Spies and Spines
It's not often that everyone in the book industry feels the same way about something, but no one's happy about what went down in the U.S. House of Representatives last Thursday. Elliott Bay Book Company general manager Tracy Taylor called it all "very disheartening." Left Bank Books employee Roger Weaver called it "a travesty." Arundel Books owner Phil Bevis called it "bad for the country." They were all referring to the Republican-run House of Representatives' failure to approve legislation that would have effectively stopped the government from enforcing Section 215, the scary passage in the USA PATRIOT Act that gives federal agents access to library and bookstore records in case they decide to check up on what you've been reading. Around the country, most people have been outraged at the questionable tactics the House leadership used to browbeat independent-minded Republicans into voting the party line; what's even more shocking for Washington State is that Adam Smith, a Democrat whose constituency includes parts of South King County, voted with the Republicans as well. He was one of only four Democrats to do so. He told The Stranger Monday that now he's having second thoughts. "I will tell you I am in a different place on this issue than I was when I voted on it three or four days ago," he said.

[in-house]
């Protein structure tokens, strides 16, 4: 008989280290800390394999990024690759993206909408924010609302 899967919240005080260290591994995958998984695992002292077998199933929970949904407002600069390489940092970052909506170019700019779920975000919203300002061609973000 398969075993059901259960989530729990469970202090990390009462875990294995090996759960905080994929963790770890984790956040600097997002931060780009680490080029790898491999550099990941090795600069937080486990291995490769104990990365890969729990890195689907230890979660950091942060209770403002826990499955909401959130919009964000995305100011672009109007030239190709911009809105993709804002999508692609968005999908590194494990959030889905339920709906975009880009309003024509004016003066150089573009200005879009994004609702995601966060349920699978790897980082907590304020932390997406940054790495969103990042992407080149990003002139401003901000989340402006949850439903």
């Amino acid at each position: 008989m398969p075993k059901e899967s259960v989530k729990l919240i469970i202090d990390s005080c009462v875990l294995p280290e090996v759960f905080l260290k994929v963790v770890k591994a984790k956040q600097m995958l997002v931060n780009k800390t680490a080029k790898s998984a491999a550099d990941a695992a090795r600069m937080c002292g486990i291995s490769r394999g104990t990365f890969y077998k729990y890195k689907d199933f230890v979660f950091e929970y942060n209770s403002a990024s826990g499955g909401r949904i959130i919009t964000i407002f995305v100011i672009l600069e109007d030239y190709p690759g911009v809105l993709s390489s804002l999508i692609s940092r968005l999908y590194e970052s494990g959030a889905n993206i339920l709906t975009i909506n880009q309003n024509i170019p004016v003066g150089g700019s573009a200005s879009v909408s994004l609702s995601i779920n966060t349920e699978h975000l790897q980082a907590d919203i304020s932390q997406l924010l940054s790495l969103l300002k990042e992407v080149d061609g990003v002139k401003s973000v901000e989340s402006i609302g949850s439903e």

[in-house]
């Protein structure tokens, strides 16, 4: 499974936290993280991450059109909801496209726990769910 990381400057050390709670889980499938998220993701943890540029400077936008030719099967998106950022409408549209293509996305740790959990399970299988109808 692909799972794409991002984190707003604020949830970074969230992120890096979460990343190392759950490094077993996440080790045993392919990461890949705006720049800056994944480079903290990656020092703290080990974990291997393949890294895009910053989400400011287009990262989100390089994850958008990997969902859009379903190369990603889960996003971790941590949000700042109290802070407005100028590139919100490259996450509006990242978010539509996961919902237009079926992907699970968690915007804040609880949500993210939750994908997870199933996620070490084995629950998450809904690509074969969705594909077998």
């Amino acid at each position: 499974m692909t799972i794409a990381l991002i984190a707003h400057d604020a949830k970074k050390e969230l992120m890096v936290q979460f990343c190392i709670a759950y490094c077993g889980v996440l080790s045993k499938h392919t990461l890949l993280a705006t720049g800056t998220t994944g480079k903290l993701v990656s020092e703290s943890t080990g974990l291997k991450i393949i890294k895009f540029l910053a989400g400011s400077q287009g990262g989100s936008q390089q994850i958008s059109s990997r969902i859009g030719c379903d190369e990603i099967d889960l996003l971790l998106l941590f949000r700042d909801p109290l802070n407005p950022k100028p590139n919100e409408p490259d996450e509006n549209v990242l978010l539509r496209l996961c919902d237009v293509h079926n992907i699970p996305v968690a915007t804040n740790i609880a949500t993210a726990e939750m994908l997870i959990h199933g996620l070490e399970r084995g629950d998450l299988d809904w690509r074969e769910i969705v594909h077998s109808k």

"Is that because he's heard from his constituents that he's going to have to look for another job?" said Bevis, a lifelong Republican who thinks Smith's constituents should be "outraged" over Smith's vote. In addition to owning a bookstore, Bevis is a spokesman for Campaign for Reader Privacy, a group sponsored by all major bookseller and library associations that advocates amending Section 215 to protect the privacy of readers.
Smith explained his July 8 vote by saying, "I don't agree with the viewpoint that whatever law enforcement wants they ought to get, but nor do I agree with the viewpoint that they shouldn't ever be trusted with anything."
Last week's legislation, had it passed, would not have altered Section 215, but it would have prevented the Justice Department from spending any money to enforce it. In the days since the vote, Smith has belatedly recognized problems with Section 215, including that the "probable cause" that's required to access people's private records is never defined. If given the chance, Smith now says he would vote the other way, which is hugely frustrating since, had he voted differently last week, he would have broken the legislation-killing tie. (Legislation that would actually alter Section 215 is pending.)
"We're deeply disappointed and surprised and shocked" by Smith's vote last week, said Jerry Sheehan of the local chapter of the ACLU. Bill Ptacek, director of the King County Library System, said that Smith's vote surprised him because the PATRIOT Act "creates opportunities for all sorts of abuses that don't need to be there." Tracy Taylor at Elliott Bay Book Company said that Elliott Bay owner Peter Aaron "would go to jail" before the store ever turned over customer records to the Justice Department.